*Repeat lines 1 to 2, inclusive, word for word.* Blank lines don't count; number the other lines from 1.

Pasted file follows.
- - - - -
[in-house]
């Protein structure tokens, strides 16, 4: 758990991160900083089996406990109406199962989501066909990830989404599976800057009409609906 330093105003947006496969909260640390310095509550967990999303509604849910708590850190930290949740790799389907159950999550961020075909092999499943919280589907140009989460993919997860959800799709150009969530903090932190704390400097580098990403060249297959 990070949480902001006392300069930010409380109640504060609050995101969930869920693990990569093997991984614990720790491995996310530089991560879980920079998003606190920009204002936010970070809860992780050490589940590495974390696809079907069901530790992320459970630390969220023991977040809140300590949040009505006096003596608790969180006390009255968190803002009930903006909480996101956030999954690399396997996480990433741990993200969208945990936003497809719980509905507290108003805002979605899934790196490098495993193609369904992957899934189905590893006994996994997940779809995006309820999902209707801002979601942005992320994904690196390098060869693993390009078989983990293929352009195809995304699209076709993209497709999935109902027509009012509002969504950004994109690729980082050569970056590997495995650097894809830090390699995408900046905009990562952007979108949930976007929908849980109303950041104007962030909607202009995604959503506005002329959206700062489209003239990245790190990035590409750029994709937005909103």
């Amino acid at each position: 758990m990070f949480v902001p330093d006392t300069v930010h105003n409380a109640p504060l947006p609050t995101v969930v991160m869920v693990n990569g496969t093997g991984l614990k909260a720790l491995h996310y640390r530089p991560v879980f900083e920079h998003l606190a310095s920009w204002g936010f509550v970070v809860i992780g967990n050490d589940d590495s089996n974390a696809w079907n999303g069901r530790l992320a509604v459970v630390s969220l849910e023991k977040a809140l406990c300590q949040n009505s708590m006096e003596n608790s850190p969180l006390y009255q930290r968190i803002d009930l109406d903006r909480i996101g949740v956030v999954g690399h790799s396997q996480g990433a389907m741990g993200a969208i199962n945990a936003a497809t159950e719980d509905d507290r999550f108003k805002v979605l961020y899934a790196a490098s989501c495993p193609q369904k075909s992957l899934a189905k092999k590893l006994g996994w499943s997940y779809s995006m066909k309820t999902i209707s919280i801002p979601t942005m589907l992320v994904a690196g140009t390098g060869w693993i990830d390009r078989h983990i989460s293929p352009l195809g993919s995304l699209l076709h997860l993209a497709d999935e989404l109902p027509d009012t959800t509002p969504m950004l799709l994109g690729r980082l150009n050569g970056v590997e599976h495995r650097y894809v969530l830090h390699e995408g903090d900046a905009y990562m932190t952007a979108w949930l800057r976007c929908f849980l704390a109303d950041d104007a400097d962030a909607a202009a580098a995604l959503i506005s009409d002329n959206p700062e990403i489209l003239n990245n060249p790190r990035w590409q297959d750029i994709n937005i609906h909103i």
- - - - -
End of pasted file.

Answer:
[in-house]
């Protein structure tokens, strides 16, 4: 758990991160900083089996406990109406199962989501066909990830989404599976800057009409609906 330093105003947006496969909260640390310095509550967990999303509604849910708590850190930290949740790799389907159950999550961020075909092999499943919280589907140009989460993919997860959800799709150009969530903090932190704390400097580098990403060249297959 990070949480902001006392300069930010409380109640504060609050995101969930869920693990990569093997991984614990720790491995996310530089991560879980920079998003606190920009204002936010970070809860992780050490589940590495974390696809079907069901530790992320459970630390969220023991977040809140300590949040009505006096003596608790969180006390009255968190803002009930903006909480996101956030999954690399396997996480990433741990993200969208945990936003497809719980509905507290108003805002979605899934790196490098495993193609369904992957899934189905590893006994996994997940779809995006309820999902209707801002979601942005992320994904690196390098060869693993390009078989983990293929352009195809995304699209076709993209497709999935109902027509009012509002969504950004994109690729980082050569970056590997495995650097894809830090390699995408900046905009990562952007979108949930976007929908849980109303950041104007962030909607202009995604959503506005002329959206700062489209003239990245790190990035590409750029994709937005909103």